Back home, Sukchotrat got a government job helping citizens with tax planning and solutions for tax filing. Then, he began to formulate ideas for using technology to make his government more efficient and less corrupt. Upon leaving government service, he became CEO of Legal Drive Co., Ltd., the owner of iTAX, the leading personal income tax solutions provider in Thailand.
When he saw how poorly the Thai government was managing its response to the COVID-19 pandemic, Sukchotrat decided to embark on a political career. He lamented delays in vaccinations and vaccines, businesses shutting down due to lack of communications and government support and frankly, watching friends and family dying – “I could not any longer just sit back and watch.”
The newly formed Thai Sang Thai Party attracted his attention, and party leaders were receptive and quick to put his digital skills to work. His interests in revitalizing the nation by marshalling the skills of the emergent generation aligned with those of both party founder and leader Khunying Sudarat Keyuraphan (formerly the Pheu Thai party’s chief strategist) and Policy Center Director Tidarat Yingcharoen (Tida).
Tida says her new party hopes to recruit older Thais as “foundations” to enable the youthful party leaders to bring in a diversity of ideas to better serve the people’s needs and viewpoints. Most bureaucracies (in and out of government) are so hierarchical that they stifle new ideas and the energetic young leaders that could help them reach their full potential.
Tida conversely notes that the party, while led by a former prime minister candidate of the nation’s largest political sect, is staffed by a coterie of young, dynamic, collaborative activists with a zeal for equitable treatment for all Thai citizens.
The ongoing suppression of political parties in Thailand should not stymie Thai Sang Thai, she says.
One of Sukchotrat’s new initiatives is to unionize the nation’s gig economy workers. He unveiled such a strategy at the Thailand Metaverse Expo 2022 in Bangkok in August. Such innovative thinking is direly needed – Thailand’s GDP growth is now the lowest in the ASEAN, the nation is lacking in investment and cannot compete with nearby countries in exports. And as Thai society ages, there is a growing labor shortage that has impacted small organizations and independent (gig) workers the hardest.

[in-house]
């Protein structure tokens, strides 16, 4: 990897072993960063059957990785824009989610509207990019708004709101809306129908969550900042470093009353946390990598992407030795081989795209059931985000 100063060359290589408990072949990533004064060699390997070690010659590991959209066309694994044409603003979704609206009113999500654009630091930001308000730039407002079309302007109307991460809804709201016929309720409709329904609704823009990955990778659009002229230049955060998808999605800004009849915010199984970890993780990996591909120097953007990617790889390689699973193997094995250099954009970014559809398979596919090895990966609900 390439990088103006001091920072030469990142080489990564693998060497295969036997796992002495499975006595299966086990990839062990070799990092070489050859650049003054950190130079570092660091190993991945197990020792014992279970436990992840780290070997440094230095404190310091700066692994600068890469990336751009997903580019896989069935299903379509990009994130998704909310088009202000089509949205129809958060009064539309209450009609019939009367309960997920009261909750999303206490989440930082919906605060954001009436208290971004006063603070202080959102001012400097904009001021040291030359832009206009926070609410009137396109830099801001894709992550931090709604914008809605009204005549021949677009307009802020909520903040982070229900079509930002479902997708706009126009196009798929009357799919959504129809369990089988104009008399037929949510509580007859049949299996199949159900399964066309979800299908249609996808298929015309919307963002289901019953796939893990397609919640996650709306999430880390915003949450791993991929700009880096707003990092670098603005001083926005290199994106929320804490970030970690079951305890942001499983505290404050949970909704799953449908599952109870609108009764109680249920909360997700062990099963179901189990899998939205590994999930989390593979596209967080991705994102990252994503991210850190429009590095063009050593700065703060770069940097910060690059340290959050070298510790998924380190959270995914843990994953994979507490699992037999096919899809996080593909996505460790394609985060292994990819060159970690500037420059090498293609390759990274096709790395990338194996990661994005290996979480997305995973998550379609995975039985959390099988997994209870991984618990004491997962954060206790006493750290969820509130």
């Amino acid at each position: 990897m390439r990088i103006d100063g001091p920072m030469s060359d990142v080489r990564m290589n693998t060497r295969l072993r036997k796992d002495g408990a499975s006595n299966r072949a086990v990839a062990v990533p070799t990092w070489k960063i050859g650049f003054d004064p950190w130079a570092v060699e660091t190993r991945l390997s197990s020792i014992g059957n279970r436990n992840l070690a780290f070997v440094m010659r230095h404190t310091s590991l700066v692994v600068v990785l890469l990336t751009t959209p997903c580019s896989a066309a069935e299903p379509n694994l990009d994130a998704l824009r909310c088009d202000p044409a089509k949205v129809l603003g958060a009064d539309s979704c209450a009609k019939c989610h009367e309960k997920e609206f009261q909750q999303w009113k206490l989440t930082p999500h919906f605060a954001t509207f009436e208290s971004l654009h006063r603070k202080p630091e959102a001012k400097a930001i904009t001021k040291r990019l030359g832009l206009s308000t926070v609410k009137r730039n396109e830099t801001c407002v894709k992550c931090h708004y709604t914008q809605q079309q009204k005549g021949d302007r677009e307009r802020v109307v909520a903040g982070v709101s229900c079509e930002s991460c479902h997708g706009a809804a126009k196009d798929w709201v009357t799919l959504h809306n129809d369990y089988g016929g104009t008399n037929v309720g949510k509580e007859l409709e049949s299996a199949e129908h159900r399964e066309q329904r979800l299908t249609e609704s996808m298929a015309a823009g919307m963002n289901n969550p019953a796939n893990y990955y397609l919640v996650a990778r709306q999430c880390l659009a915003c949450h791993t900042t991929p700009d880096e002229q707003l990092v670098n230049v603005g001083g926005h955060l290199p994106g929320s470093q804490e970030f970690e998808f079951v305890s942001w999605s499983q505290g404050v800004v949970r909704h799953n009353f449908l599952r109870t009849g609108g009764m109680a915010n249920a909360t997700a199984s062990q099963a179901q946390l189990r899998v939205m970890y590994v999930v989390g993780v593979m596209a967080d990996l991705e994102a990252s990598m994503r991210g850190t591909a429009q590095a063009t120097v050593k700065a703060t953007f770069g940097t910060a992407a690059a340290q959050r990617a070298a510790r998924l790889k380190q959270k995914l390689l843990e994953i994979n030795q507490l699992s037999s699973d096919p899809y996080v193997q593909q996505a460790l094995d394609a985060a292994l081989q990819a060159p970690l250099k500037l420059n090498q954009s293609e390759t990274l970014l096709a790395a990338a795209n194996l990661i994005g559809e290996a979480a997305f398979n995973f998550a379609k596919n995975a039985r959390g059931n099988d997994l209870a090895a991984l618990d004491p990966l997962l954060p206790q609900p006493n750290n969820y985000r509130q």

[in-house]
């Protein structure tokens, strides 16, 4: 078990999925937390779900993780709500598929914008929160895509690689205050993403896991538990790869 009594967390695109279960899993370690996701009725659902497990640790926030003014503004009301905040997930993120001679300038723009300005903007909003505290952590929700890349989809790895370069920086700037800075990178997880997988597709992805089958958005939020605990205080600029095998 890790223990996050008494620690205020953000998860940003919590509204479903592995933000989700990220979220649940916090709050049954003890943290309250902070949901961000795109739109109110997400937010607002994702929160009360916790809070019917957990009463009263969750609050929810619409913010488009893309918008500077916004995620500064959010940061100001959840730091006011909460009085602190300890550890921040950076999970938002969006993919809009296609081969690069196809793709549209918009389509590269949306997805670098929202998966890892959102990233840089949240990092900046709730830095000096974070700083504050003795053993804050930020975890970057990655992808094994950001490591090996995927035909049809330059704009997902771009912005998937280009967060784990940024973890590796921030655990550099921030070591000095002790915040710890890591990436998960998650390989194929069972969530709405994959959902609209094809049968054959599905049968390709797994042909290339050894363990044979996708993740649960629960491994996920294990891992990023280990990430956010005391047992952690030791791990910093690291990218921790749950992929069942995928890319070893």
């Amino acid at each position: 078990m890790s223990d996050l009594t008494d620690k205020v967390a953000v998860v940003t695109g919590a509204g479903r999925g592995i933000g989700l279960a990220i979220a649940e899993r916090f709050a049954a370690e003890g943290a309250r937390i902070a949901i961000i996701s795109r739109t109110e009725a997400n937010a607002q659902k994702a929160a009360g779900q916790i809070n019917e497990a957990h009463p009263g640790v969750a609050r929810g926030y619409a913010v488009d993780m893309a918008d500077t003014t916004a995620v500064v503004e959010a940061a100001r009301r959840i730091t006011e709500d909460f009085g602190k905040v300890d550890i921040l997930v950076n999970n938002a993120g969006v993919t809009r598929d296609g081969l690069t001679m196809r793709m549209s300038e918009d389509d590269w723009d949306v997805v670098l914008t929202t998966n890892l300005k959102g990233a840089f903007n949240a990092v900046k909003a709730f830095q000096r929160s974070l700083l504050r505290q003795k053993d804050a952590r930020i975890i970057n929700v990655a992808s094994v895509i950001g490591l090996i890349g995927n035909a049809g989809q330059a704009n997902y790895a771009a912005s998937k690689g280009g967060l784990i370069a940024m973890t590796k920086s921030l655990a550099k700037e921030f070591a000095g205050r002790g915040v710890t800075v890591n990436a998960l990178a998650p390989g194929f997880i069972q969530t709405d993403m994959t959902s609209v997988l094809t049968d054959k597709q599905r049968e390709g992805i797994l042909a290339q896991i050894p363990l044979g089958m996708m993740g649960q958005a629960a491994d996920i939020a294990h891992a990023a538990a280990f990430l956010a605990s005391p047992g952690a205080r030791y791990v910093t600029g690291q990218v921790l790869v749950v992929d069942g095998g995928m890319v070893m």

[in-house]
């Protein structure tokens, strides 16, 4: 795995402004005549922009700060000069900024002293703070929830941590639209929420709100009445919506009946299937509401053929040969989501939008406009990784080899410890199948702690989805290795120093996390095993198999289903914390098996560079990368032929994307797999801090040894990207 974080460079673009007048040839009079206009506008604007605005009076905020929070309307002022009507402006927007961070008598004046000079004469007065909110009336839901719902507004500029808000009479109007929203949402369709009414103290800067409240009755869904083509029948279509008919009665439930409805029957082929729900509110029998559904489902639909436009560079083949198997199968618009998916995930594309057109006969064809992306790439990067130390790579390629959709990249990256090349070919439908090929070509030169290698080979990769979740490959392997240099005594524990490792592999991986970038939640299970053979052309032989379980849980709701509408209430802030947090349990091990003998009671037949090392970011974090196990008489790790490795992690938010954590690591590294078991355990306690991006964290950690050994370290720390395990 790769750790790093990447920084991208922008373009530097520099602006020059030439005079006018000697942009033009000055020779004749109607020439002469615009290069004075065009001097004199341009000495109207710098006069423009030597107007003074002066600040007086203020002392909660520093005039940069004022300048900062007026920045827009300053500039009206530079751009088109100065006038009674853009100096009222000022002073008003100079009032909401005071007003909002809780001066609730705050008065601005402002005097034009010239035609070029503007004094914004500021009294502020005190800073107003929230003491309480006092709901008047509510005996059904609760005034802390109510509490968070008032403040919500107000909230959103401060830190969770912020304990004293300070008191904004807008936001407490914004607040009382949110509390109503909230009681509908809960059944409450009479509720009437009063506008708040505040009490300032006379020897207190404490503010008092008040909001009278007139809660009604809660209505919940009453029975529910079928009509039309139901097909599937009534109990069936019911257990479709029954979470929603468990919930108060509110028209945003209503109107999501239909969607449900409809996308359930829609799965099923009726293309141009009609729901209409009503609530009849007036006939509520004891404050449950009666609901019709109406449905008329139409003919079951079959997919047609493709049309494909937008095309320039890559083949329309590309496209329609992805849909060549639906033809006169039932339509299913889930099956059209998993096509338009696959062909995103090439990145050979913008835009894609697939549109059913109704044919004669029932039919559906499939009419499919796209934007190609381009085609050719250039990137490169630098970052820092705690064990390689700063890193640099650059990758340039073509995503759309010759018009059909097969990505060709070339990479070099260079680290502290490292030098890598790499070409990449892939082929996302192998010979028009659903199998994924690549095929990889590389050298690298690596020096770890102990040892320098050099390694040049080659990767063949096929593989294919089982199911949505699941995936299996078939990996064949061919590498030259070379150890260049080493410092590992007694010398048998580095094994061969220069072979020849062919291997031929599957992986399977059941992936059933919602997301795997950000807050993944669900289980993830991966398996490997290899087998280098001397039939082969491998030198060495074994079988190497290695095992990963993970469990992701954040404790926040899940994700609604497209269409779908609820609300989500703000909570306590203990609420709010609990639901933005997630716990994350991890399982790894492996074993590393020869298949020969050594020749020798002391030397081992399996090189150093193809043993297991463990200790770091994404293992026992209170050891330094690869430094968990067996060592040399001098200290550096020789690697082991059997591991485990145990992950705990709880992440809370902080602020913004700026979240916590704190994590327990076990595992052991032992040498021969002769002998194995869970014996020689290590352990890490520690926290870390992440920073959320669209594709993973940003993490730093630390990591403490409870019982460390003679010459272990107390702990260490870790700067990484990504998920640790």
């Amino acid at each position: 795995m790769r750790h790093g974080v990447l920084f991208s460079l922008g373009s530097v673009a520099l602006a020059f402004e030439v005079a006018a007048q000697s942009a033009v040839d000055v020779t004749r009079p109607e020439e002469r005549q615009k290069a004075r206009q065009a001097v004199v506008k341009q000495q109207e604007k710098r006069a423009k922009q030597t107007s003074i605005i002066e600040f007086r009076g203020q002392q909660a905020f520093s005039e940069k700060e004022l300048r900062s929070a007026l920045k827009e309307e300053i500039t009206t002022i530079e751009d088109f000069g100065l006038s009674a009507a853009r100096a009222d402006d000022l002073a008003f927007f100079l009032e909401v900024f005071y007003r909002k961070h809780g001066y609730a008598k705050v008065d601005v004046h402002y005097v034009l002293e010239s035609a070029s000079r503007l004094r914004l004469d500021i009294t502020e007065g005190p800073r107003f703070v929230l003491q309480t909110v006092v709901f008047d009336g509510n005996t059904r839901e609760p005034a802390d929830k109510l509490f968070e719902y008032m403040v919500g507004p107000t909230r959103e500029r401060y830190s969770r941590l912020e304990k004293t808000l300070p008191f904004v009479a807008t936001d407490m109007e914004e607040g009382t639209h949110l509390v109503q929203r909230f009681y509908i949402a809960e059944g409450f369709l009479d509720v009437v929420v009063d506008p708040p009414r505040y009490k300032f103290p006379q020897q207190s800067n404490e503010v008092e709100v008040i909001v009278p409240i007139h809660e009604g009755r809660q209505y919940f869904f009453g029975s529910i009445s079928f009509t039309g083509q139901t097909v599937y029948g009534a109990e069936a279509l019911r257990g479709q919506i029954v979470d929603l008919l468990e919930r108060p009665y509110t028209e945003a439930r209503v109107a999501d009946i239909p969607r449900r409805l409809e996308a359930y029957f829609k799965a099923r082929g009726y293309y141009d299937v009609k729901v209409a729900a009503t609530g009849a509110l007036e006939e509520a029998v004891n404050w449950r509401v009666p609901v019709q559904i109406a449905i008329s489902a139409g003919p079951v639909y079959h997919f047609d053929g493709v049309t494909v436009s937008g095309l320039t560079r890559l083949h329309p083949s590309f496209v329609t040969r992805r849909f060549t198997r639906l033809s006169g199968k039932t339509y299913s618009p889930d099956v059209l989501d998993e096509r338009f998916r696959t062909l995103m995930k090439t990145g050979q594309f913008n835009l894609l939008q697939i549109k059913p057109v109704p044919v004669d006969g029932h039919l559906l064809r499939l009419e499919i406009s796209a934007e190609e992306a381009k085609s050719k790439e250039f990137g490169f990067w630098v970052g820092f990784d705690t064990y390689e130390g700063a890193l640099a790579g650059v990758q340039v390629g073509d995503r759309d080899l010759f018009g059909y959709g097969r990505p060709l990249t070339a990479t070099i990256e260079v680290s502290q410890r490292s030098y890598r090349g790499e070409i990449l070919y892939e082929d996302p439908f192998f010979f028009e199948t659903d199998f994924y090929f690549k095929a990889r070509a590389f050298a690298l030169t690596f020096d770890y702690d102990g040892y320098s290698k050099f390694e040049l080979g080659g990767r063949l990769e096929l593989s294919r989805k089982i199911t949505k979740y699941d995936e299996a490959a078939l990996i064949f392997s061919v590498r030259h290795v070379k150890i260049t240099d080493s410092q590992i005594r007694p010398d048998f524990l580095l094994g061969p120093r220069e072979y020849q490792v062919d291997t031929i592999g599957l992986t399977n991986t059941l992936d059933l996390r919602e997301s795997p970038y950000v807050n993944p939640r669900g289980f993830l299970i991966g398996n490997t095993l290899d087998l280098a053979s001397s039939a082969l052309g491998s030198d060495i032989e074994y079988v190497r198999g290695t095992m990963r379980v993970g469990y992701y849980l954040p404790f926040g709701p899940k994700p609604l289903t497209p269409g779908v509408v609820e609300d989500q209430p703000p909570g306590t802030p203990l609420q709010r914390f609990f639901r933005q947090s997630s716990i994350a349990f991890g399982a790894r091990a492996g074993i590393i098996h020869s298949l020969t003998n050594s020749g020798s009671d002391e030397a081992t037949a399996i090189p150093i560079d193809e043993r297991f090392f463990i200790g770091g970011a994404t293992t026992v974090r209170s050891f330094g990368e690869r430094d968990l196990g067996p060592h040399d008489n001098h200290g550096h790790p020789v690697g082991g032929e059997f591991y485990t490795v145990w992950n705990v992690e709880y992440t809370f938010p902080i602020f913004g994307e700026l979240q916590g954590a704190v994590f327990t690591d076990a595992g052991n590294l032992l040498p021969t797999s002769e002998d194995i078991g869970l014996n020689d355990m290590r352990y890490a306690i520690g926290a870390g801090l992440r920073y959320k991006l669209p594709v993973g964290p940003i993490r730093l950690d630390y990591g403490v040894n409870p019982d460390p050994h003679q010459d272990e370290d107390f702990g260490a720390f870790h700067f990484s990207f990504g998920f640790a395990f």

Through a labor union, Sukchotrat believes, gig workers can raise their incomes, reduce costs, and better utilize technology and innovation to build personal stability. A union structure would enable gig workers to get affordable health insurance, have better access to legal and other services, and protect their independent status and flexibility.
Union backing could also help them obtain loans and other banking services more readily and at better rates. And the union could offer training for members to improve their job skills and enable younger workers to move up into better jobs over time.
The gig worker union initiative also dovetails with Thai Sang Thai’s overarching vision for liberating and empowering “small people” who are the foundation of the Thai economy – Yet another example of Sukchotrat’s next-generation vision of rebuilding (and retooling) the nation from the bottom up.
The views expressed in this article belong to the authors alone and do not necessarily reflect those of Geopoliticalmonitor.com